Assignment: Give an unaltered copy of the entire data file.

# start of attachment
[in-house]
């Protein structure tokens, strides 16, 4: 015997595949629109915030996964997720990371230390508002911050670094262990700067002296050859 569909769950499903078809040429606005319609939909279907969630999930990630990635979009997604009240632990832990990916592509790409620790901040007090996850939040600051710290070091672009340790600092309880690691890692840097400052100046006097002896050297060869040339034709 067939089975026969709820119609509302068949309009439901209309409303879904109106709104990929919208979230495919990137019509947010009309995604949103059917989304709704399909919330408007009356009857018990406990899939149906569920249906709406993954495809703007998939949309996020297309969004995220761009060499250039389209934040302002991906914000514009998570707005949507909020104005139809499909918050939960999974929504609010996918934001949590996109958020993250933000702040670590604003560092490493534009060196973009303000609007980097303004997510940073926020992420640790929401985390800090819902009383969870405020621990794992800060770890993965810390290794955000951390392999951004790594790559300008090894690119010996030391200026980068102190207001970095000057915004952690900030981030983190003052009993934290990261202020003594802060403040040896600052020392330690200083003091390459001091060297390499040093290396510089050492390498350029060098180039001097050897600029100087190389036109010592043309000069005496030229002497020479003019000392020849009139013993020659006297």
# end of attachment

[in-house]
């Protein structure tokens, strides 16, 4: 015997595949629109915030996964997720990371230390508002911050670094262990700067002296050859 569909769950499903078809040429606005319609939909279907969630999930990630990635979009997604009240632990832990990916592509790409620790901040007090996850939040600051710290070091672009340790600092309880690691890692840097400052100046006097002896050297060869040339034709 067939089975026969709820119609509302068949309009439901209309409303879904109106709104990929919208979230495919990137019509947010009309995604949103059917989304709704399909919330408007009356009857018990406990899939149906569920249906709406993954495809703007998939949309996020297309969004995220761009060499250039389209934040302002991906914000514009998570707005949507909020104005139809499909918050939960999974929504609010996918934001949590996109958020993250933000702040670590604003560092490493534009060196973009303000609007980097303004997510940073926020992420640790929401985390800090819902009383969870405020621990794992800060770890993965810390290794955000951390392999951004790594790559300008090894690119010996030391200026980068102190207001970095000057915004952690900030981030983190003052009993934290990261202020003594802060403040040896600052020392330690200083003091390459001091060297390499040093290396510089050492390498350029060098180039001097050897600029100087190389036109010592043309000069005496030229002497020479003019000392020849009139013993020659006297």